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April 1, 2015 / 12 Nisan, 5775
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Posts Tagged ‘Arab-Israeli conflict’

Bibi Apologizes to Arabs but Obama Does not Apologize to Jews

Tuesday, March 24th, 2015

Prime Minister Binyamin Netanyahu has apologized to Israeli Arabs for his Election Day statements urging Jews to counter the “droves of Arabs” at the polls, but President Barack Obama and American media have not apologized to Netanyahu for falsely representing his remark.

The New York Times lead off the hit parade of Netanyahu-bashers by calling the Prime Minister’s remarks a smack of “racism.” and Obama picked up the thread by accusing Netanyahu of inciting racism.

But what did Netanyahu actually say? Here is his quote, widely reported by thousands of news outlets:

Right-wing rule is in danger. Arab voters are going to the polls in droves. Left-wing organizations are bringing them in buses.

That’s it. He did not imply or even suggest that Arabs should not vote. He simply stated that because Arabs are “coming out in droves” to vote, presumably for the Joint Arab List that might agree to allow a left-wing coalition government, Jews needed to show up at the polls and vote for the Likud.

The New York Times editorial the day after the elections reads as if Netanyahu had said something else. The editorial stated:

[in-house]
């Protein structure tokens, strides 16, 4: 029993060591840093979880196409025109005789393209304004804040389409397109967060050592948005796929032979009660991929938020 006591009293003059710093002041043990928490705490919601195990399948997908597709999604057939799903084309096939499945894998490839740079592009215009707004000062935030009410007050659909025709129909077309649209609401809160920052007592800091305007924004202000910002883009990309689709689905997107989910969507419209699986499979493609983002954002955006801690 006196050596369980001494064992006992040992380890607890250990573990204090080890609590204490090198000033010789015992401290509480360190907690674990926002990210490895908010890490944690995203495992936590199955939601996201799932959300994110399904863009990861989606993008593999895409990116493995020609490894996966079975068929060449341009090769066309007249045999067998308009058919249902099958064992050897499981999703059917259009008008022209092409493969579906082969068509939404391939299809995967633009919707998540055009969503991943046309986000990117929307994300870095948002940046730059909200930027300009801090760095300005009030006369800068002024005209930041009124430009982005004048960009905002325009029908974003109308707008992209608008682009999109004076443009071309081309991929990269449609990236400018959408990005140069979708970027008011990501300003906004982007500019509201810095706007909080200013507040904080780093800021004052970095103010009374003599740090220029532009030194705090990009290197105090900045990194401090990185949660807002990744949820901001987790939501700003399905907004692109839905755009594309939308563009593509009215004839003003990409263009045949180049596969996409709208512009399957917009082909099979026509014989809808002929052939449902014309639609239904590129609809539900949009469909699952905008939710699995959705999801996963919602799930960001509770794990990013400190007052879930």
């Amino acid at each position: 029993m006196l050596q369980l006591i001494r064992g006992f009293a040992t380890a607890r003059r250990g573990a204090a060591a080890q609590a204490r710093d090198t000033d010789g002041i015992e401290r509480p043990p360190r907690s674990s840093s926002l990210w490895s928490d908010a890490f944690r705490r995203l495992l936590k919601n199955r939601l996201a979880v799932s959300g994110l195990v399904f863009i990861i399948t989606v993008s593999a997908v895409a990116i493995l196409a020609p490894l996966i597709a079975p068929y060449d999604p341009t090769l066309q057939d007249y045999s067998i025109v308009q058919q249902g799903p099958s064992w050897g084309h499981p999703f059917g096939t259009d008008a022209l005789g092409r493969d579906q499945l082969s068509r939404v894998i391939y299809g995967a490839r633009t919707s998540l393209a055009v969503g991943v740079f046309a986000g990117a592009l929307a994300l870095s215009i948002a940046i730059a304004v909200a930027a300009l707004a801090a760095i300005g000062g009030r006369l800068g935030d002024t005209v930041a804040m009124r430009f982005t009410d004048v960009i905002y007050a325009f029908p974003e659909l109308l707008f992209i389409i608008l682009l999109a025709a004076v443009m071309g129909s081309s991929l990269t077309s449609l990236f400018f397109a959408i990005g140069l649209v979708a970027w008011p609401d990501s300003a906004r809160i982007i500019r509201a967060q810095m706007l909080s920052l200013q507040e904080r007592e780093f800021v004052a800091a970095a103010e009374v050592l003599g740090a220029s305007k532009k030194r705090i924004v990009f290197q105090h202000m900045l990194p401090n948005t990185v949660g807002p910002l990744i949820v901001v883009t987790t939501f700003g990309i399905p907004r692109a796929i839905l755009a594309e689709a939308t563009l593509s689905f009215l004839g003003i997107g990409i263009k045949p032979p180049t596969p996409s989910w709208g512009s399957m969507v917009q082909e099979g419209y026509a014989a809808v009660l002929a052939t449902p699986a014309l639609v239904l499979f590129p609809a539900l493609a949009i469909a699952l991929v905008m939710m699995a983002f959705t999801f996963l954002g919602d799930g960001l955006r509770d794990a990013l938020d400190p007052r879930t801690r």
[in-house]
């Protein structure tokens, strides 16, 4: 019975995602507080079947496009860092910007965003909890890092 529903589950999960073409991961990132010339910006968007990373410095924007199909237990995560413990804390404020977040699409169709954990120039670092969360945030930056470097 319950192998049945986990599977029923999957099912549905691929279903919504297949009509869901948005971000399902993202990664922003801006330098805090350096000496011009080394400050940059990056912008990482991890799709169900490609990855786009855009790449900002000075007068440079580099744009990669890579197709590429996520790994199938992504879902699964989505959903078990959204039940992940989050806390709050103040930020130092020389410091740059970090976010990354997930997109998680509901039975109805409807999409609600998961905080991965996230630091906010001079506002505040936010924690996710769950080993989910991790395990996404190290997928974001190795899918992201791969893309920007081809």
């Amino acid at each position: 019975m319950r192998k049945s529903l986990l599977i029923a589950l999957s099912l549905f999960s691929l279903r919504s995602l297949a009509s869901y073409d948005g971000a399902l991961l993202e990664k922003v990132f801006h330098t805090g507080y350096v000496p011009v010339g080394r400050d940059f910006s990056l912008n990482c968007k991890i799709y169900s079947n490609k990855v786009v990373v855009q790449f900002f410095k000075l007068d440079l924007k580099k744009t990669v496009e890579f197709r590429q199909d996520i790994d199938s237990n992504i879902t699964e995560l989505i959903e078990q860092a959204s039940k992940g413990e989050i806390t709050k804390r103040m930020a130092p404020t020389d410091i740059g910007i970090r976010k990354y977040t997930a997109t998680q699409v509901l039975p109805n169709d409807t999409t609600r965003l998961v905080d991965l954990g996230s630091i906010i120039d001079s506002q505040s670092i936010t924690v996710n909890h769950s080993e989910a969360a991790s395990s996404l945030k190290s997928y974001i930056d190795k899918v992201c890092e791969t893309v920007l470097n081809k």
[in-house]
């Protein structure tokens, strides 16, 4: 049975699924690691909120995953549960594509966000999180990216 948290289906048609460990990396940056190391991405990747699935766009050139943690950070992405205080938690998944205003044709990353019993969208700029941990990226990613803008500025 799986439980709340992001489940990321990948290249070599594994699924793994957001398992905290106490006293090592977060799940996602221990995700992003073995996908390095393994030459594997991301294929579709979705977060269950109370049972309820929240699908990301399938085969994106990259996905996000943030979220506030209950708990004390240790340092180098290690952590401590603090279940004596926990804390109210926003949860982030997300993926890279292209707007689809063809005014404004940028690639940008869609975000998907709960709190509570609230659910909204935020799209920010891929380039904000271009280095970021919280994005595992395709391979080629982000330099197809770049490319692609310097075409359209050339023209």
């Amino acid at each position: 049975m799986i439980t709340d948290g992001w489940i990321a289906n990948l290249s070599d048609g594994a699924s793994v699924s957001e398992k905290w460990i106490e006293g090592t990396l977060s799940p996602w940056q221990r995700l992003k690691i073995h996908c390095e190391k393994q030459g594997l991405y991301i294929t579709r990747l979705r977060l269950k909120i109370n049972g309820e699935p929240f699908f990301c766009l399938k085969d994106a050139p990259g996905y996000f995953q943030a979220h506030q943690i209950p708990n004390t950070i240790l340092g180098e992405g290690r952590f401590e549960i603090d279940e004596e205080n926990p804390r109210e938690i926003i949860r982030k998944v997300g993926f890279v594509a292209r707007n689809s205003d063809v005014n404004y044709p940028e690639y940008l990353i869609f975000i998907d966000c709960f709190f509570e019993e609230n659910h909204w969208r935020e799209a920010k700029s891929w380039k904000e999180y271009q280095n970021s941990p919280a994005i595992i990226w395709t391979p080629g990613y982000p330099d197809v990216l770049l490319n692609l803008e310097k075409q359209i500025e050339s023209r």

This outrageous appeal to hard-line voters implied that only he could save Israel from its enemies, including the country’s Arab citizens, who represent 20 percent of the population and have long been discriminated against….

In his desperation, Mr. Netanyahu resorted to fear-mongering and anti-Arab attacks.

Anti-Arab? “Enemies.” That is what The New York Times may wish Netanyahu had said, but fiction makes for good reading at the Times.

President Barack Obama followed by stating,

Although Israel was founded based on the historic Jewish homeland and the need to have a Jewish homeland, Israeli democracy has been premised on everybody in the country being treated equally and fairly.

And I think that that is what’s best about Israeli democracy. If that is lost, then I think that not only does it give ammunition to folks who don’t believe in a Jewish state, but it also I think starts to erode the meaning of democracy in the country.

Where, pray tell Mr. President, did Netanyahu even hint that Jews and Arabs are not treated equally?